review for The Goodbye Girl on AllMovie

The Goodbye Girl (1977)
by Lucia Bozzola review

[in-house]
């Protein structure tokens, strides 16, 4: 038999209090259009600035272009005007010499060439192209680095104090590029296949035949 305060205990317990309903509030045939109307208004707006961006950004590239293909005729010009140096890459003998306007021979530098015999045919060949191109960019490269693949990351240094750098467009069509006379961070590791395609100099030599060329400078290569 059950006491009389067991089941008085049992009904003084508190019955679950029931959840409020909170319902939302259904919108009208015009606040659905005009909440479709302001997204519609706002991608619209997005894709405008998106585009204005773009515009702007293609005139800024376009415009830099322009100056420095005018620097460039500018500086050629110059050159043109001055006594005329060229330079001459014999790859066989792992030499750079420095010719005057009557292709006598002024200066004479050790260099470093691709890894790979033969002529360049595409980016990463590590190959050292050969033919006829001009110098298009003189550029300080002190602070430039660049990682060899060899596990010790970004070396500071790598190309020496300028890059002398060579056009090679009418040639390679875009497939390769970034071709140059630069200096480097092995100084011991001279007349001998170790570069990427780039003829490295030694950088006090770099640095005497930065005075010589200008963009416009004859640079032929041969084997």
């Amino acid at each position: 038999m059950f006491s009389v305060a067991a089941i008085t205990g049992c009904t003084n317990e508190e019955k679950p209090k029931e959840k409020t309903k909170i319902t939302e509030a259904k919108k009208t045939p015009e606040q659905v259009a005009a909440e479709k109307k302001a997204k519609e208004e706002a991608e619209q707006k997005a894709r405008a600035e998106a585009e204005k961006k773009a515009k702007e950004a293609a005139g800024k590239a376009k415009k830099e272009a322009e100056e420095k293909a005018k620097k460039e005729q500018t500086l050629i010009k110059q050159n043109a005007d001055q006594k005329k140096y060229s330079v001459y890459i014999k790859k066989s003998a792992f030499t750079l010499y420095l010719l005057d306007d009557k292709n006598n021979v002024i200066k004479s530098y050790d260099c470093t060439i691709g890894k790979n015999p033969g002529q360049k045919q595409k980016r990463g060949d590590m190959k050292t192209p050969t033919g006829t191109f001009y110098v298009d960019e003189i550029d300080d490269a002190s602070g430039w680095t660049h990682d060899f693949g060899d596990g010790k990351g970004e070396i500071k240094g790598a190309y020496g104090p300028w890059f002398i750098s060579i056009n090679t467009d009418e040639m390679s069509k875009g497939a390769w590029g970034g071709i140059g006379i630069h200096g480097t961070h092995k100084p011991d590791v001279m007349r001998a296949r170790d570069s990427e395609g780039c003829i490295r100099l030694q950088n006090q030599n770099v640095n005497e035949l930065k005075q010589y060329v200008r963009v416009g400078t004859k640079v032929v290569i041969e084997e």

With a witty screenplay by Neil Simon and an excellent cast, The Goodbye Girl (1977) had the pieces in place for an utterly appealing romantic comedy. Lightly directed by Herbert Ross, Simon's apartment-sharing scenario uniting a wary single mother with a struggling actor finds the humor in a quintessentially contemporary milieu of serial relationships, commitment-phobia, and New York real estate. Then-wife of Simon, Marsha Mason revealed her talent for comedy as well as dramatic emotion in her performance as the gun-shy Paula, while newcomer Quinn Cummings was charmingly self-assured as her young daughter, Lucy. Rising star Richard Dreyfuss' Elliott was both broadly hilarious playing an ill-conceived Richard III and charmingly sensitive as a romantic lead. Greeted as a straightforward piece of joyful escapism, The Goodbye Girl became an unexpected hit, and earned several Oscar nominations, including Best Picture, Best Actress, Best Supporting Actress, and Best Screenplay. Ross was nominated for directing The Turning Point (1977) instead. The 29-year-old Dreyfuss took home the Best Actor statuette, becoming the youngest winner of the award.